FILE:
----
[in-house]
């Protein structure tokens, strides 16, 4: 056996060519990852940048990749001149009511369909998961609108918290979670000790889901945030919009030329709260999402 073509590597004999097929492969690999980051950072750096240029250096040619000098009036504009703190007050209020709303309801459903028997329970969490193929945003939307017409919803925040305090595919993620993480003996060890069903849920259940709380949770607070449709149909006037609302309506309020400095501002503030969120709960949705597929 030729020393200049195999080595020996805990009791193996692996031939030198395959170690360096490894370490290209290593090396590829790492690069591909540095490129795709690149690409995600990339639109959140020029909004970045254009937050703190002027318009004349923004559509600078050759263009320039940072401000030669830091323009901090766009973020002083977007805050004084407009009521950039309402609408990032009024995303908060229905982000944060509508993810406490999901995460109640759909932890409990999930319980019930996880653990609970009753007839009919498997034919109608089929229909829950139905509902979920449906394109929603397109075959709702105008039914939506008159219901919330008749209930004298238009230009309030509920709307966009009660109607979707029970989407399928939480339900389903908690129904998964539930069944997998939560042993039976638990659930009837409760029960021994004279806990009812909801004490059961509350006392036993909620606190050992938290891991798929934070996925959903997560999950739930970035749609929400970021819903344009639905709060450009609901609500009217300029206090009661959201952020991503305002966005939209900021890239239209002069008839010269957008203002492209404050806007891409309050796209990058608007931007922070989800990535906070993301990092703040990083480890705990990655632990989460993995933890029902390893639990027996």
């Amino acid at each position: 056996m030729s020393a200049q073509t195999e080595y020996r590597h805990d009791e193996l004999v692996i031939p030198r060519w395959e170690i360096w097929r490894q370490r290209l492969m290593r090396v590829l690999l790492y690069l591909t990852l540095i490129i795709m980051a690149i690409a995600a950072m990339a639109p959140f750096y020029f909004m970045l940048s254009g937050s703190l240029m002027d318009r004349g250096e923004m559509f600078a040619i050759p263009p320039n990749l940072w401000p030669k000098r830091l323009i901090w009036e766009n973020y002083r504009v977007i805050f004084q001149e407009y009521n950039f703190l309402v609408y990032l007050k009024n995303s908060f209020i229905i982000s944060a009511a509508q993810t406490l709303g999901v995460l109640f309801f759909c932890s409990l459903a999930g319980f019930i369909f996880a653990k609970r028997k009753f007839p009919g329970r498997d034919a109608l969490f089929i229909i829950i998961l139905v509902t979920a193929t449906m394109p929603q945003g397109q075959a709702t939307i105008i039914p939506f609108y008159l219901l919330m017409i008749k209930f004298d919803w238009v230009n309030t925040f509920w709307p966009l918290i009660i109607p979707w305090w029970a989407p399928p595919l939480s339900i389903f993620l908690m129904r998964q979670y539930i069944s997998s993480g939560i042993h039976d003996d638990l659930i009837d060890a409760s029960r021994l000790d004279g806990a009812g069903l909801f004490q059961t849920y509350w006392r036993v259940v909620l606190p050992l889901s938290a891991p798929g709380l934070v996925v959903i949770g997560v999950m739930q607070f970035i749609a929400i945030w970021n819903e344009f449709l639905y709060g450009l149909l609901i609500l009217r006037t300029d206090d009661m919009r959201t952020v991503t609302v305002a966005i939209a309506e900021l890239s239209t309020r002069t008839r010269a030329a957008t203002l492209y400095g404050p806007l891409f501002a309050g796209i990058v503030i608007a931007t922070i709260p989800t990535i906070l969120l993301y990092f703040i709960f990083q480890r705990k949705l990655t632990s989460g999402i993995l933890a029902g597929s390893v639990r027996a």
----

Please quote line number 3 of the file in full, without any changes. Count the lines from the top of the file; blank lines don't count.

């Amino acid at each position: 056996m030729s020393a200049q073509t195999e080595y020996r590597h805990d009791e193996l004999v692996i031939p030198r060519w395959e170690i360096w097929r490894q370490r290209l492969m290593r090396v590829l690999l790492y690069l591909t990852l540095i490129i795709m980051a690149i690409a995600a950072m990339a639109p959140f750096y020029f909004m970045l940048s254009g937050s703190l240029m002027d318009r004349g250096e923004m559509f600078a040619i050759p263009p320039n990749l940072w401000p030669k000098r830091l323009i901090w009036e766009n973020y002083r504009v977007i805050f004084q001149e407009y009521n950039f703190l309402v609408y990032l007050k009024n995303s908060f209020i229905i982000s944060a009511a509508q993810t406490l709303g999901v995460l109640f309801f759909c932890s409990l459903a999930g319980f019930i369909f996880a653990k609970r028997k009753f007839p009919g329970r498997d034919a109608l969490f089929i229909i829950i998961l139905v509902t979920a193929t449906m394109p929603q945003g397109q075959a709702t939307i105008i039914p939506f609108y008159l219901l919330m017409i008749k209930f004298d919803w238009v230009n309030t925040f509920w709307p966009l918290i009660i109607p979707w305090w029970a989407p399928p595919l939480s339900i389903f993620l908690m129904r998964q979670y539930i069944s997998s993480g939560i042993h039976d003996d638990l659930i009837d060890a409760s029960r021994l000790d004279g806990a009812g069903l909801f004490q059961t849920y509350w006392r036993v259940v909620l606190p050992l889901s938290a891991p798929g709380l934070v996925v959903i949770g997560v999950m739930q607070f970035i749609a929400i945030w970021n819903e344009f449709l639905y709060g450009l149909l609901i609500l009217r006037t300029d206090d009661m919009r959201t952020v991503t609302v305002a966005i939209a309506e900021l890239s239209t309020r002069t008839r010269a030329a957008t203002l492209y400095g404050p806007l891409f501002a309050g796209i990058v503030i608007a931007t922070i709260p989800t990535i906070l969120l993301y990092f703040i709960f990083q480890r705990k949705l990655t632990s989460g999402i993995l933890a029902g597929s390893v639990r027996a």